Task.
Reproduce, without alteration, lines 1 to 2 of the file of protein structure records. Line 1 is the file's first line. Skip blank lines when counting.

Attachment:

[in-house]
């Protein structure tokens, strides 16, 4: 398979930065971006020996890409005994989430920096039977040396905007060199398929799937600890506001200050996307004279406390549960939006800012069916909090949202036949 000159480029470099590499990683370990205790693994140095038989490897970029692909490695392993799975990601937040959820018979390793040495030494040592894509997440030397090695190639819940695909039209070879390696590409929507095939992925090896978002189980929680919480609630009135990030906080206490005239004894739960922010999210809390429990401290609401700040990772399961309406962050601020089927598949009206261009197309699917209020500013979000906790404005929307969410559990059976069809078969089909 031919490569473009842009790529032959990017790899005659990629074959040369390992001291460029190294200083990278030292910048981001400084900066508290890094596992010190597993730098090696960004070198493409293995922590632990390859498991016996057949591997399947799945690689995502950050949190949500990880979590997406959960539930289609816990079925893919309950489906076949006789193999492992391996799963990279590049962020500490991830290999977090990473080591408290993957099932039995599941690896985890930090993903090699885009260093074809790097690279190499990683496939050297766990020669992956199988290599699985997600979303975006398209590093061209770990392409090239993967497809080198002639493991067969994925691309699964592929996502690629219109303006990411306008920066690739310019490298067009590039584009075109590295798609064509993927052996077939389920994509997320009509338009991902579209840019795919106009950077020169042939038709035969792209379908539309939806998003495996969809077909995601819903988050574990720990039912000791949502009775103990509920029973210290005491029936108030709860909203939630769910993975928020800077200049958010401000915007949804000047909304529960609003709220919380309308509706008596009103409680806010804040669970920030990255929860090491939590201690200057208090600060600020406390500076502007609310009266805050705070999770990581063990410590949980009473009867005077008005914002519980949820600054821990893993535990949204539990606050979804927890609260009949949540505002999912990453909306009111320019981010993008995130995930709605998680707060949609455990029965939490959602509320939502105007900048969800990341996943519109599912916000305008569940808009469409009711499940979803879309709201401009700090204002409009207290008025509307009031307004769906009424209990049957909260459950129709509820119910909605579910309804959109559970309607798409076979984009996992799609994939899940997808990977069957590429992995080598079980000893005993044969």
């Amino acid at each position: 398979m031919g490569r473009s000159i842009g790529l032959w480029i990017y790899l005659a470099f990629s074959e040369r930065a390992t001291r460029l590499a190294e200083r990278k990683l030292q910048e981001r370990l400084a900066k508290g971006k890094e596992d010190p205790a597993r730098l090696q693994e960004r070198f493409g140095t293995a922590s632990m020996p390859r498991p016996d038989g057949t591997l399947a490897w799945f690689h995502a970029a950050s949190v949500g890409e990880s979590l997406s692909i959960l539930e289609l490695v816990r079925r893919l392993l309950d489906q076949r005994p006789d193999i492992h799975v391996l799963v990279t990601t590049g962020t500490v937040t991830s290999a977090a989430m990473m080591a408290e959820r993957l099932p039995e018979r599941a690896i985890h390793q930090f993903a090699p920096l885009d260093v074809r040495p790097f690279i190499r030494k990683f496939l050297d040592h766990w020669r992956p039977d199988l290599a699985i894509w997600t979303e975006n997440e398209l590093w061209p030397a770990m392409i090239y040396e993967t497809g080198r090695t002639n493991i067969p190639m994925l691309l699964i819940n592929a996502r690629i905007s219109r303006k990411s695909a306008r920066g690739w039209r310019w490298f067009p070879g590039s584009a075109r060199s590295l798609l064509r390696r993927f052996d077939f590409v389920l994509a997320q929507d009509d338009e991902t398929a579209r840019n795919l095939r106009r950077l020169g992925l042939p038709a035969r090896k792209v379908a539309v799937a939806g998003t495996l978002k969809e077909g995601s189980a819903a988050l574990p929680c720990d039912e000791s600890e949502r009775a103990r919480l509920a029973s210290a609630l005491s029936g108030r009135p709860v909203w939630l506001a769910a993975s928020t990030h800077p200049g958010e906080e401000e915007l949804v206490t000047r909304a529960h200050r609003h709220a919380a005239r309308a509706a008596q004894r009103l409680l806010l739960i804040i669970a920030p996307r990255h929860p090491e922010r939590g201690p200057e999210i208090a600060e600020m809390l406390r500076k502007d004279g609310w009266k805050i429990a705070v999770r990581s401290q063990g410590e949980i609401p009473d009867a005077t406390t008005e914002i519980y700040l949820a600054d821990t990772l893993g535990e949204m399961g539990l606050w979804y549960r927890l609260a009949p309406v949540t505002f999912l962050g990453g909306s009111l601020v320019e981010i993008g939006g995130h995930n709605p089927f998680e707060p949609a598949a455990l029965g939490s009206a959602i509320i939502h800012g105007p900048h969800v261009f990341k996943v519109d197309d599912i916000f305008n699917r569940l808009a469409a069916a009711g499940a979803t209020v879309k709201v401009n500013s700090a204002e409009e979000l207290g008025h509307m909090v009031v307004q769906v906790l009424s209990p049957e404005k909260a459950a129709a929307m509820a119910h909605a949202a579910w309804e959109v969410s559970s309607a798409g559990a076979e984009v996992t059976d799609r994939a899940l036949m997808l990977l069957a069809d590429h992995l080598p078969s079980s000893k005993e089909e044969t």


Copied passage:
[in-house]
């Protein structure tokens, strides 16, 4: 398979930065971006020996890409005994989430920096039977040396905007060199398929799937600890506001200050996307004279406390549960939006800012069916909090949202036949 000159480029470099590499990683370990205790693994140095038989490897970029692909490695392993799975990601937040959820018979390793040495030494040592894509997440030397090695190639819940695909039209070879390696590409929507095939992925090896978002189980929680919480609630009135990030906080206490005239004894739960922010999210809390429990401290609401700040990772399961309406962050601020089927598949009206261009197309699917209020500013979000906790404005929307969410559990059976069809078969089909 031919490569473009842009790529032959990017790899005659990629074959040369390992001291460029190294200083990278030292910048981001400084900066508290890094596992010190597993730098090696960004070198493409293995922590632990390859498991016996057949591997399947799945690689995502950050949190949500990880979590997406959960539930289609816990079925893919309950489906076949006789193999492992391996799963990279590049962020500490991830290999977090990473080591408290993957099932039995599941690896985890930090993903090699885009260093074809790097690279190499990683496939050297766990020669992956199988290599699985997600979303975006398209590093061209770990392409090239993967497809080198002639493991067969994925691309699964592929996502690629219109303006990411306008920066690739310019490298067009590039584009075109590295798609064509993927052996077939389920994509997320009509338009991902579209840019795919106009950077020169042939038709035969792209379908539309939806998003495996969809077909995601819903988050574990720990039912000791949502009775103990509920029973210290005491029936108030709860909203939630769910993975928020800077200049958010401000915007949804000047909304529960609003709220919380309308509706008596009103409680806010804040669970920030990255929860090491939590201690200057208090600060600020406390500076502007609310009266805050705070999770990581063990410590949980009473009867005077008005914002519980949820600054821990893993535990949204539990606050979804927890609260009949949540505002999912990453909306009111320019981010993008995130995930709605998680707060949609455990029965939490959602509320939502105007900048969800990341996943519109599912916000305008569940808009469409009711499940979803879309709201401009700090204002409009207290008025509307009031307004769906009424209990049957909260459950129709509820119910909605579910309804959109559970309607798409076979984009996992799609994939899940997808990977069957590429992995080598079980000893005993044969």